The WiMax Forum harmonizes IEEE 802.16 and ETSI HIPERMAN into a WiMax standard. The core components of a WiMax system include the subscriber station (SS), also known as the customer premise environment (CPE), and the base station (BS). A BS and one or more CPEs can form a cell with a point-to-multipoint (PTM) structure, in which the BS acts as central control over participating CPEs. The WiMax standard specifies the use of licensed and unlicensed bands within the 2- to 11-GHz range, allowing non-LOS (NLOS) transmission, which is highly desired for wireless service deployment, as NLOS does not require high antennas in order to reach remote receivers, which reduces site interference and the deployment cost of CPE. NLOS raises multipath transmission issues such as signal distortion and interference. WiMax employs a set of technologies to address these issues:
» OFDM : As discussed earlier in this chapter, OFDM uses multiple orthogonal narrowband carriers to transmit symbols in parallel, effectively reducing ISI and frequency-selective fading.
» Subchannelization : The subchannelization of WiMax uses fewer OFDM carriers in the upstream link of a terminal, but each carrier operates at the same level of the base station. Subchannelization extends the reach of upstream signals from a terminal and reduces its power consumption.
» Directional antennas : Directional antennas are advantageous in fi xed wireless systems because they are more powerful in picking up signals than are omnidirectional antennas; hence, a fixed CPE typically uses a directional antenna, while a fixed BS may use directional or omni directional antennas.
» Transmit and receive diversity : WiMax may optionally employ a transmit and receive
diversity algorithm to make use of multipath and refl ection using MIMO radio systems.
» Adaptive modulation : Adaptive modulation allows the transmitter to adjust modulation schemes based on the SNR of the radio links. For example, if the SNR is 20 dB, 64 QAM will be used to achieve high capacity. If the SNR is 16 dB, 16 QAM will be used, and so on. Other NLOS schemes of WiMax, such as directional antenna and error correction, are also used.
» Error-correction techniques : WiMax specifi es the use of several error-correction codes and algorithms to recover frames lost due to frequency-selective fading or burst errors. These codes and algorithms are Reed Solomon FEC, convolutional encoding, interleaving algorithms, and Automatic Repeat Request (ARQ) for frame retransmission.
» Power control : In a WiMax system, a BS is able to control power consumption of CPEs by sending power-control codes to them. The power-control algorithms improve overall performance and minimize power consumption.
» Security : Authentication between a BS and an SS is based on the use of X.509 digital certificates with RSA public key authentication. Traffi c is encrypted using Counter Mode with Cipher Block Chaining Message Authentication Code Protocol (CCMP) which uses Advanced Encryption Standard (AES) for transmission security and data integrity authentication. WiMax also supports Triple Data Encryption Standard (3DES).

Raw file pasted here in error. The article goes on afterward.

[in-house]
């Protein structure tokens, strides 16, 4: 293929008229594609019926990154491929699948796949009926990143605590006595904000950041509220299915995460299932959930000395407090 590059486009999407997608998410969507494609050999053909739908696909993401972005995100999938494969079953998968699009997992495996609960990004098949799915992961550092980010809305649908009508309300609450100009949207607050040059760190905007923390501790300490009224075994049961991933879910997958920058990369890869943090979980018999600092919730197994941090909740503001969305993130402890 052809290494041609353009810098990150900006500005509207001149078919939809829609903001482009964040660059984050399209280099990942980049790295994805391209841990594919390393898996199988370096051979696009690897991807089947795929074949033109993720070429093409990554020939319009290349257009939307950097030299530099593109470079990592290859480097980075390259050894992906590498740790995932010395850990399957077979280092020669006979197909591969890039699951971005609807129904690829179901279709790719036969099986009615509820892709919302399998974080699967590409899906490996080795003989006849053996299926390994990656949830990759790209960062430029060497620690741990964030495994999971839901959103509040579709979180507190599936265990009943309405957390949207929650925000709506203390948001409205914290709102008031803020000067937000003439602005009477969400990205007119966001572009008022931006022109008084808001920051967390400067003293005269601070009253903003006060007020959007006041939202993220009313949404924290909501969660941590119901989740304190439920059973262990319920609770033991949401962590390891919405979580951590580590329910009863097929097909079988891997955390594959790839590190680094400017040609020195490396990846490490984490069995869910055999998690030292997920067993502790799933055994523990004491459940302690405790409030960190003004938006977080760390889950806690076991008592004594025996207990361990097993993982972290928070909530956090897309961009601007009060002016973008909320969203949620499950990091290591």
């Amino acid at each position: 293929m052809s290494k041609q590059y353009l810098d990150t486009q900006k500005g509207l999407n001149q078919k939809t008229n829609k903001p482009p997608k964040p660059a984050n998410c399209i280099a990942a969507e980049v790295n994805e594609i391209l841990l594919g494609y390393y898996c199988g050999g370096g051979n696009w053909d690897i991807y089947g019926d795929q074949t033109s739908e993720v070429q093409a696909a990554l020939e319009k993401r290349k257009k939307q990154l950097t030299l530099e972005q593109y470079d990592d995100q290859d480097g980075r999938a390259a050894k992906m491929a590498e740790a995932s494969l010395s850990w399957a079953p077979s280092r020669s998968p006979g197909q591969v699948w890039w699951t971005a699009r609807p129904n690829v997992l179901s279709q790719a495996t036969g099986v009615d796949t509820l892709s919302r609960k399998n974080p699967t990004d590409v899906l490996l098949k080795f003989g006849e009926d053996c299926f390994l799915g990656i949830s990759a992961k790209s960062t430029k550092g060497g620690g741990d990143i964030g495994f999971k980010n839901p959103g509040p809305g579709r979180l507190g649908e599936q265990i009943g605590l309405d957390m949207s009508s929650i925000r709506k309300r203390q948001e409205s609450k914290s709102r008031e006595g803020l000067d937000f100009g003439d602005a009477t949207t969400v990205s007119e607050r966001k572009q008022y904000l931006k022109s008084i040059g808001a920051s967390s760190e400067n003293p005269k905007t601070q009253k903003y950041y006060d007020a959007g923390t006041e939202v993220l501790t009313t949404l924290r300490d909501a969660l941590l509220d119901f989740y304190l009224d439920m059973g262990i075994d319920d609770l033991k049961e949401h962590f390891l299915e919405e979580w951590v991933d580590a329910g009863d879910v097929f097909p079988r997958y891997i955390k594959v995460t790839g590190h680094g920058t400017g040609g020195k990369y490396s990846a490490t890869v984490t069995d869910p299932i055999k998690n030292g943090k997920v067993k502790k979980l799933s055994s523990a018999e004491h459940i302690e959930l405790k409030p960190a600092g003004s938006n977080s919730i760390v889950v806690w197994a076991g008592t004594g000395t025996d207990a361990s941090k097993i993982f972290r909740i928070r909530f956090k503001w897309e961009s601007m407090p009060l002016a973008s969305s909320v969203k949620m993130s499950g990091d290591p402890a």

Initially, the WiMax Forum has focused on fi xed wireless access for home and business users using outdoor antennas (CPEs), and indoor fi xed access is under development. A base station may serve about 500 subscribers. WiMax vendors have begun to test fi xed wireless broadband access in metropolitan areas such as Seattle. Due to its relatively high cost, the major targets of this technology are business users who want an alternative to T1, rather than residential home users. A second goal of the forum is to address portable wireless access without mobility support, and another is to achieve mobile access with seamless mobility support (802.16e). Recall that a Wi-Fi hotspot offers wireless LAN access within a limited coverage of an AP; the WiMax Forum plans to build MetroZones that allow portable broadband wireless access. A MetroZone comprises base stations connected to each other via LOS wireless links, and 802.16 interfaces for laptop computers or PDAs that connect to the “ best ” base station for portable data access. This aspect of WiMax seems more compelling in terms of potential data rate compared with 3G cellular systems.
Like the Wi-Fi forum, the WiMax forum aims at providing certifi cation of WiMax products in order to guarantee interoperability. In March 2005, Alvarion, Airspan, and Redline began to conduct the industry’s fi rst WiMAX interoperability test. WiMax chips for fixed CPEs and base stations developed by Intel will be released in the second half of 2005, and WiMax chips for mobile devices will be released in 2007. At the time of this writing, some WiMax systems were expected to go into trial operation in late 2005.
Source of Information : Elsevier Wireless Networking Complete 2010
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